Workplace Privacy In Recent Years Term Paper

Length: 11 pages Sources: 4 Subject: Careers Type: Term Paper Paper: #90768953 Related Topics: Workplace Ethics, Privacy, Public Personnel Administration, Internet Privacy
Excerpt from Term Paper :

This even happened in Athens in 1993 when its municipal government imposed conditions of a cholesterol check. They sought to accept only those employees having acceptable level of cholesterol. Employers later had to abandon this policy due to public hue and cry but it shows how far employers can go in imposing medical conditions on employees.

Drug testing is a common practice in a number of organizations as its harmful effects on employee performance have been proved many a times. Employees working under the influence of drugs do not act and perform like normal employees. Not only is drug abuse bad for employees' own performance but it also affects the organizational work environment.

Drug testing is something that is acceptable to both employees and employers but the case of alcohol is different. There are many who drink socially and attend offices as well. Employees can impose restriction on dirking within office premises or during duty hours but they cannot go so far to impose restriction on employees' drinking off duty hours. "In Indiana, an employee was terminated when he volunteered that he occasionally drank socially in his off hours, a violation of company policy. The Indiana Court of Appeals ruled that the firm could not demonstrate that his drinking had a negative impact on his work performance or there was just cause for termination. The court indicated that employers may regulate a worker's conduct on the job, but 'the same interest does not always exist in regulating the employee's off-duty conduct.' While the court ruled in the worker's favor, the language was vague and does not preclude the possibility that this policy might be valid under different circumstances" (Losey, 1994).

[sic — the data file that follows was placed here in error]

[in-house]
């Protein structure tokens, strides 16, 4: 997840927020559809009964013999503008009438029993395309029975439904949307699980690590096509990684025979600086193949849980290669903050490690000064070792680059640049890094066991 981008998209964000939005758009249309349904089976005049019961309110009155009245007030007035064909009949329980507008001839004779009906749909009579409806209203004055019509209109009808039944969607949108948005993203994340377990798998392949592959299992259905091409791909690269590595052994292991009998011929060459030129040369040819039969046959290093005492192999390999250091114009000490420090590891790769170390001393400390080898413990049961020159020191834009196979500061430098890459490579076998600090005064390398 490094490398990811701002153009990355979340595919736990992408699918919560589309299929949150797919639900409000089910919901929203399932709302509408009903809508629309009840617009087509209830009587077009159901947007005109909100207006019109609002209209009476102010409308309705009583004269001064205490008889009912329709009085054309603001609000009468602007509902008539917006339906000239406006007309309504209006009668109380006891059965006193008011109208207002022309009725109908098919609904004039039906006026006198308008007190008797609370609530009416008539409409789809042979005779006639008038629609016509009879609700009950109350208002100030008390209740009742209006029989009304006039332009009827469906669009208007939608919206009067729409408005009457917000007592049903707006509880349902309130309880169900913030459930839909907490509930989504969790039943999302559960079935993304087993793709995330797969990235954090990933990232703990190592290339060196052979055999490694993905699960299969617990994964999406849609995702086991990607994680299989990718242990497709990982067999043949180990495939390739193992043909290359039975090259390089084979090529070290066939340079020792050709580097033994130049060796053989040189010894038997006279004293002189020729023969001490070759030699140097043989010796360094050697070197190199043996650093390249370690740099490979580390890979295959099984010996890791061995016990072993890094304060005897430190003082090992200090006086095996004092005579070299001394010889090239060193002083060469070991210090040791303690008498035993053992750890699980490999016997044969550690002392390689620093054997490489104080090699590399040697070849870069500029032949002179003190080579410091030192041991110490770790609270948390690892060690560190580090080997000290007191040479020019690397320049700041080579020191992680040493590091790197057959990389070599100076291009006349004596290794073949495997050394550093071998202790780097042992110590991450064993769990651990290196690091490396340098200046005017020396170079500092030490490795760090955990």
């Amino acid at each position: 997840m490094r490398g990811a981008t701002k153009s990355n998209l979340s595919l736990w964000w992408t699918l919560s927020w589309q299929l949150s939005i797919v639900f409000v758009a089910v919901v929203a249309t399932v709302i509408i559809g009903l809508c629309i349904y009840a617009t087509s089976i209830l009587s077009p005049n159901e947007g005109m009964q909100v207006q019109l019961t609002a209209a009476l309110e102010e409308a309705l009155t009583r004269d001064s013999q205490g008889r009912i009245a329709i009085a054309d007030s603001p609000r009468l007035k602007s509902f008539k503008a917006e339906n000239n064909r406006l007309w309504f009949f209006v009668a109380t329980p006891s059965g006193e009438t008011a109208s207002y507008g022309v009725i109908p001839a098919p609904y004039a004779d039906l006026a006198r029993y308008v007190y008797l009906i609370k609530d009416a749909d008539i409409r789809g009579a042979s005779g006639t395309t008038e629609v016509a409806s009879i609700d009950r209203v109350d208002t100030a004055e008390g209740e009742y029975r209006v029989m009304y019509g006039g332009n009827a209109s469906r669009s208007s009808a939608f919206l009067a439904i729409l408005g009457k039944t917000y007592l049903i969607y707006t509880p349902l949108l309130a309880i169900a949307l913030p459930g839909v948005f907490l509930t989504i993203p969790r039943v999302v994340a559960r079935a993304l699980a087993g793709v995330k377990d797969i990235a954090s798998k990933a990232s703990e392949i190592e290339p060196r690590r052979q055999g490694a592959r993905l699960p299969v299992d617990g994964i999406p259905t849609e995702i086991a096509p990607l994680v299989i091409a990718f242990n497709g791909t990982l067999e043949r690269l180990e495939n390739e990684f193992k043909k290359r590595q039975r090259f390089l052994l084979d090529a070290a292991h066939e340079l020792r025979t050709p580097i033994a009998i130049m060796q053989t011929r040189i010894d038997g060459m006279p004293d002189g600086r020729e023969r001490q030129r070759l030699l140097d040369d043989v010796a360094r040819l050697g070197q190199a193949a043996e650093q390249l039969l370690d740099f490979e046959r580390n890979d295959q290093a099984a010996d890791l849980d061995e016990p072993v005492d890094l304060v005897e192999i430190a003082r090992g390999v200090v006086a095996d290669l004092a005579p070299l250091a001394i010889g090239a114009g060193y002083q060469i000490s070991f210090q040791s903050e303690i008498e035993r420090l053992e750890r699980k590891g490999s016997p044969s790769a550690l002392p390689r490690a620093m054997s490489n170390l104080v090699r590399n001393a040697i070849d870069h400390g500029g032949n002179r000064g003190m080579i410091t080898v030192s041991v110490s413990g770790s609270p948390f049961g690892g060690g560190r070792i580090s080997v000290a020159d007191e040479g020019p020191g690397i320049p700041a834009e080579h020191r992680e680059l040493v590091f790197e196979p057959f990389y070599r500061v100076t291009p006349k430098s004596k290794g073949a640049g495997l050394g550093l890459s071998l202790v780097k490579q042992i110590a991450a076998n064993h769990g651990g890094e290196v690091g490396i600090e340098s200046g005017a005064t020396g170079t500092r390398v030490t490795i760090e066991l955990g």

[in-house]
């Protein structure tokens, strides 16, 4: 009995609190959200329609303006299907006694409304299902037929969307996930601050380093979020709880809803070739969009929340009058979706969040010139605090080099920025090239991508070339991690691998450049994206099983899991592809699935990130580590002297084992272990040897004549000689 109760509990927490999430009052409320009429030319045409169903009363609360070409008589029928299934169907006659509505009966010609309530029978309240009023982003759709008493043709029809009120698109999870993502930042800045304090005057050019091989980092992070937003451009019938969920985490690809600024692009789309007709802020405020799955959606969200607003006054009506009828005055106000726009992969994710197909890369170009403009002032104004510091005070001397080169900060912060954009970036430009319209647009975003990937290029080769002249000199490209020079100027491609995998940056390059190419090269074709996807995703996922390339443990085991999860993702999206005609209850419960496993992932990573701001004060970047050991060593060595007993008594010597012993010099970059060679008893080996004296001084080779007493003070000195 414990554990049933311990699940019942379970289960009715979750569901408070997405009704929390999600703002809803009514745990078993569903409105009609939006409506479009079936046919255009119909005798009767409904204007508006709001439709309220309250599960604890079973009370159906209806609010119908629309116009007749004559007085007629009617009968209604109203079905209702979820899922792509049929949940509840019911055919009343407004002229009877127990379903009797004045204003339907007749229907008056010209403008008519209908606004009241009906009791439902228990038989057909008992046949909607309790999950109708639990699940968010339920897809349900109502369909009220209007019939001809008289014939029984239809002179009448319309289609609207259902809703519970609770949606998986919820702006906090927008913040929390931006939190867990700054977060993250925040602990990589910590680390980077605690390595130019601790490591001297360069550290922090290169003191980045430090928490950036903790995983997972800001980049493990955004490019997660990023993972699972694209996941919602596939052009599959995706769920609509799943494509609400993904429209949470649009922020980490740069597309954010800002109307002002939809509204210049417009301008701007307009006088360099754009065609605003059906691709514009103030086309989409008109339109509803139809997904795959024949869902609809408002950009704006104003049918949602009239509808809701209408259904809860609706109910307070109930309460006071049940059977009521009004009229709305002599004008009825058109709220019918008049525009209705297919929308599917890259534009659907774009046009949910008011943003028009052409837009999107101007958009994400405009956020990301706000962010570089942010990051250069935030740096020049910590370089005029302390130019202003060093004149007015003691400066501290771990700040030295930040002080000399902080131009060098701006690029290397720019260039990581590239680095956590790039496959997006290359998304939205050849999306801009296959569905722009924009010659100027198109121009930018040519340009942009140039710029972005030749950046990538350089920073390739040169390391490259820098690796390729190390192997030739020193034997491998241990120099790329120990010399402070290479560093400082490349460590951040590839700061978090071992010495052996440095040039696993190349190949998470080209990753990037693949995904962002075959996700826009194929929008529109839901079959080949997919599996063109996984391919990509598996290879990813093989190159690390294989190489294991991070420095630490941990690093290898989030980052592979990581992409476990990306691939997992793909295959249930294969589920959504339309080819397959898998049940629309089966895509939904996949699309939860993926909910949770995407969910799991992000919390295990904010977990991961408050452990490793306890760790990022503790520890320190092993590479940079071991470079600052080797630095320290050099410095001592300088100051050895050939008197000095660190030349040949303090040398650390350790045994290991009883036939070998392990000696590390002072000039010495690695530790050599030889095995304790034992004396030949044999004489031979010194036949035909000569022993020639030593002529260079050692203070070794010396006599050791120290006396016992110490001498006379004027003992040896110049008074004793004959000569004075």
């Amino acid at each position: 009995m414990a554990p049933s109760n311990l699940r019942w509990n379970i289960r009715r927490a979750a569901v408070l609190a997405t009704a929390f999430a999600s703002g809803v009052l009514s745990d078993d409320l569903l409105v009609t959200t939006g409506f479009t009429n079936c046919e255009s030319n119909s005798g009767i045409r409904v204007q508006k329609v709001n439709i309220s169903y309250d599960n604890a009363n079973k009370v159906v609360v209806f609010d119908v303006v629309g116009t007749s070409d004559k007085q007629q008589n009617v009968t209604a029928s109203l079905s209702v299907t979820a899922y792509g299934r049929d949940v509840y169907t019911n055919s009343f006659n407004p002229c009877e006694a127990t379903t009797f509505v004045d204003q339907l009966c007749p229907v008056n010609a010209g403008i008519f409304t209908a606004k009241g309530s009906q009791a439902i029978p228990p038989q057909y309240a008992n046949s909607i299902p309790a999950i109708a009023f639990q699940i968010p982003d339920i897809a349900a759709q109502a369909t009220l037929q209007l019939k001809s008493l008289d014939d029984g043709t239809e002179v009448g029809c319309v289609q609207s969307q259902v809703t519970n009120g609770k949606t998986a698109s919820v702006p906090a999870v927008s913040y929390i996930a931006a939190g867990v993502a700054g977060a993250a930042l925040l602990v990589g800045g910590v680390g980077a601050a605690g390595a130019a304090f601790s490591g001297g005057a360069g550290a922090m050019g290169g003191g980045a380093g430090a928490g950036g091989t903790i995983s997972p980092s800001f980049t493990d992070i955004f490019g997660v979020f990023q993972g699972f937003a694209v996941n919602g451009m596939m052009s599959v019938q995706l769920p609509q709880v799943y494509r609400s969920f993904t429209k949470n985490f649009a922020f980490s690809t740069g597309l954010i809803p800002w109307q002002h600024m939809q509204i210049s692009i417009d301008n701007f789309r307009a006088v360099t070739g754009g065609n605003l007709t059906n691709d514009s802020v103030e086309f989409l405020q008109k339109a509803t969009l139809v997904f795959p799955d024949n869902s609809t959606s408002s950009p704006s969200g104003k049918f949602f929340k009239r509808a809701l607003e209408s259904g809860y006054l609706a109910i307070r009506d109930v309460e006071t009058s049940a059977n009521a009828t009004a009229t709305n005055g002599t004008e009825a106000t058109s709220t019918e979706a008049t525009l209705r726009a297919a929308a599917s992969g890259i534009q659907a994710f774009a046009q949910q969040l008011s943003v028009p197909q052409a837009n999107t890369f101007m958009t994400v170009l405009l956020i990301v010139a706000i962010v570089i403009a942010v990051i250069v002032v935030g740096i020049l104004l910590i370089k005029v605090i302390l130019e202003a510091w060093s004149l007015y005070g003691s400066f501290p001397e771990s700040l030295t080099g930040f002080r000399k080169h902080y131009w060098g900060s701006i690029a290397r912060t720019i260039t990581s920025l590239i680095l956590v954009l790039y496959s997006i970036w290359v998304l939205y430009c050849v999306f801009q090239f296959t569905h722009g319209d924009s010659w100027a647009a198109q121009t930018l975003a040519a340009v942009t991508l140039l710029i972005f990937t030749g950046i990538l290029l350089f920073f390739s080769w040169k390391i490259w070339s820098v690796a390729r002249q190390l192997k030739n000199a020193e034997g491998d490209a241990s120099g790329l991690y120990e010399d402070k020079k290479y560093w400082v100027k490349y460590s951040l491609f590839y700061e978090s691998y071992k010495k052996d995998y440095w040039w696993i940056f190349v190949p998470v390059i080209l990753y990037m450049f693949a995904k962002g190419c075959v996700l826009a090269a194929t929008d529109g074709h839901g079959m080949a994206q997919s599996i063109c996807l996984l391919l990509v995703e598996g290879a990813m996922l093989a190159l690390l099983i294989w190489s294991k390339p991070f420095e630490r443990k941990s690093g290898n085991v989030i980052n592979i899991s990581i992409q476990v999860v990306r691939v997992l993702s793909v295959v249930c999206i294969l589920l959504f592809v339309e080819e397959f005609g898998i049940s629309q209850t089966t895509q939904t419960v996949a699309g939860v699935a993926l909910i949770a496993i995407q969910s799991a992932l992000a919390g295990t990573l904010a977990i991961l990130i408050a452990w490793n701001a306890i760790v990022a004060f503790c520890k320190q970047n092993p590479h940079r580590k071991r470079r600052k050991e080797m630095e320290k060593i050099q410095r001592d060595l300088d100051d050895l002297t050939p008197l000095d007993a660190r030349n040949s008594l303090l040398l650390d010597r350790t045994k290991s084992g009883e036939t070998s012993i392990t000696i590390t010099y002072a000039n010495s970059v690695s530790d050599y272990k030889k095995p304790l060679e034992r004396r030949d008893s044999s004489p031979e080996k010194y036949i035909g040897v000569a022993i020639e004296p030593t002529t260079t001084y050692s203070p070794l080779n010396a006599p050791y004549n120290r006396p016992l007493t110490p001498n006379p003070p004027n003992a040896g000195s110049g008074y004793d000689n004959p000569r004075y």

In dealing with medical problems technology can play a crucial role. Today computer is capable of detecting impairment of any kind with the help of performance or impairment test. Through these tests employers can judge by monitoring a person's ability to manipulate a cursor on a visual display terminal (VDT) screen. Now employers do not have to make their employees undertake typical medical tests. They can use technology to detect problems. Such performance tests do not blatantly invade the privacy of employees like conventional methods. This however, is only one aspect of technology in case of a medical or drug problem. Other technological advances however can be very intrusive and could even be counter productive.